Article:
Upbound today made available an edition of the Crossplane control plane that IT teams can deploy in an on-premises or cloud computing environment. The new edition of Crossplane can be centrally managed via the existing software-as-a-service (SaaS) implementation of Crossplane the company already provides.
Oren Teich, chief product officer at Upbound, said this option, dubbed Spaces, will also make it simpler for IT teams to deploy an instance of Crossplane across a hybrid cloud computing environment.
IT teams can also now run multiple managed control planes, eliminating the need to deploy an instance of a Kubernetes cluster for each control plane, noted Teich.
In addition, via Spaces, Upbound is making available in alpha tighter integration with Git repositories to make it simpler to push changes to IT environments. Spaces will be compatible with any version control service, including GitHub, GitLab and Bitbucket. Every control plane that runs on Upbound already has a configuration defined in a Git repository. With Git-synced configurations supported on GitHub, platform teams can then iterate on the definitions of their control plane’s application programming interfaces (APIs) within their repository and push them to their control plane without needing to manage the build or deployment pipeline.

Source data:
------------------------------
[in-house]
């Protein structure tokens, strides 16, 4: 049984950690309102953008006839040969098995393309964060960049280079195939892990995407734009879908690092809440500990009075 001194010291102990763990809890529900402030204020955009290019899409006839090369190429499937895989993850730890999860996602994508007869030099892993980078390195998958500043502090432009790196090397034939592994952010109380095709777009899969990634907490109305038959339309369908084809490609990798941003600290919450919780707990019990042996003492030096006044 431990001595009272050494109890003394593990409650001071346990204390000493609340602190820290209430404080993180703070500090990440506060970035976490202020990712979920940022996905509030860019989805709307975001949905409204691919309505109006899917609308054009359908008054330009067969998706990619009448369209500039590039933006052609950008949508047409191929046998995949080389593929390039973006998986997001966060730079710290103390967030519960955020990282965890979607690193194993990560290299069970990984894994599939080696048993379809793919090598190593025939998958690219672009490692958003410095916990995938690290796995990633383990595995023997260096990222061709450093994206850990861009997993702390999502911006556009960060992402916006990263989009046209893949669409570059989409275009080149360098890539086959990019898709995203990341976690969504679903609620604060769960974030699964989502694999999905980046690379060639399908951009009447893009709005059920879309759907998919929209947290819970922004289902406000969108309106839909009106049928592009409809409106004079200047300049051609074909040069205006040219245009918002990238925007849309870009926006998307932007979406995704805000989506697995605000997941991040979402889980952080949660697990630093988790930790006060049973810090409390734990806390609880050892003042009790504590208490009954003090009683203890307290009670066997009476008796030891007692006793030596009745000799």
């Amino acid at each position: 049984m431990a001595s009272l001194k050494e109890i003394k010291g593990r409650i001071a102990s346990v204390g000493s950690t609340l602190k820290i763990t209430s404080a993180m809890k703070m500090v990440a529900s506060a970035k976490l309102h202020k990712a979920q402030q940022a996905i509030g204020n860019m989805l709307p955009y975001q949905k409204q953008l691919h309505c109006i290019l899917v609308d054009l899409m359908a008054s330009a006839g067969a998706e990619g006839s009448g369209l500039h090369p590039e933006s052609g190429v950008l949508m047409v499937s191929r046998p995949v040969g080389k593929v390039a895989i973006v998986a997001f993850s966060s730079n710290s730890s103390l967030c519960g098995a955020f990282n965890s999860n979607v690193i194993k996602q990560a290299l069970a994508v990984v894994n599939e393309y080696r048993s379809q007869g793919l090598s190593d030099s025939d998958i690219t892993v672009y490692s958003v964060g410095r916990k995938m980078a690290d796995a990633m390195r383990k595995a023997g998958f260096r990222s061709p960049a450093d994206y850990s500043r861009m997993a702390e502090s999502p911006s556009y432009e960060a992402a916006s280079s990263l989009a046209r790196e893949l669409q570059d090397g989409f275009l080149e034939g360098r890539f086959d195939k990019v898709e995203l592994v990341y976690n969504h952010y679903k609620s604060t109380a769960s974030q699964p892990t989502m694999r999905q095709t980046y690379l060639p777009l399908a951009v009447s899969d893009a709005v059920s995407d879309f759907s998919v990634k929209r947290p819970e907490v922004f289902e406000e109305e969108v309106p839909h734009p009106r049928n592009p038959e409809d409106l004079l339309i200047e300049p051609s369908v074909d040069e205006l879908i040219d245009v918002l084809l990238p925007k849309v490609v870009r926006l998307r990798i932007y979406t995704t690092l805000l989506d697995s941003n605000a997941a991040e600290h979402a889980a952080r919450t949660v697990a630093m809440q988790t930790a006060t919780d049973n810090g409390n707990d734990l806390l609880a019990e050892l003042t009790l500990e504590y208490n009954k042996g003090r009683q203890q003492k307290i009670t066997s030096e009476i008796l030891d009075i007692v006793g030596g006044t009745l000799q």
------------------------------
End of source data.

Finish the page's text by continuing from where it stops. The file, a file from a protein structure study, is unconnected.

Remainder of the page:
That capability will enable IT teams to bootstrap a cloud platform in minutes and then authenticate to external services using the OpenID Connect (OIDC) framework. They can also manage control plane usage, manage operations, debug API calls flowing through control planes and integrate with logging and monitoring solutions.
Crossplane is an extension of the Kubernetes control plane that uses opinionated Crossplane composite resource definitions (XRDs) and Kubernetes custom resource definitions (CRDs) to integrate with legacy platforms. That capability makes it possible to centrally manage control planes across multiple clouds and on-premises IT environments.
Crossplane is an open source project originally developed by Upbound that is today being advanced under the auspices of the Cloud Native Computing Foundation (CNCF). The project provides a higher level of abstraction based on a declarative API through which IT teams can provision infrastructure to, for example, eliminate configuration drift.
In effect, control planes provide an alternative to relying on custom scripts to consistently make changes to IT environments at scale using APIs.
It’s not clear how quickly organizations are moving to centrally manage control planes, but the Upbound service is arriving as IT organizations are becoming increasingly sensitive to the total cost of IT. Each control plane employed today is managed in isolation, requiring organizations to hire IT staff to manage each type. Upbound is making a case for a centralized approach to managing infrastructure using an API familiar to organizations that run Kubernetes clusters but can be applied to both cloud-native and monolithic application environments.
The overall goal is to reduce the total cost of managing a broad mix of IT environments distributed from the network edge to the cloud and everywhere in between.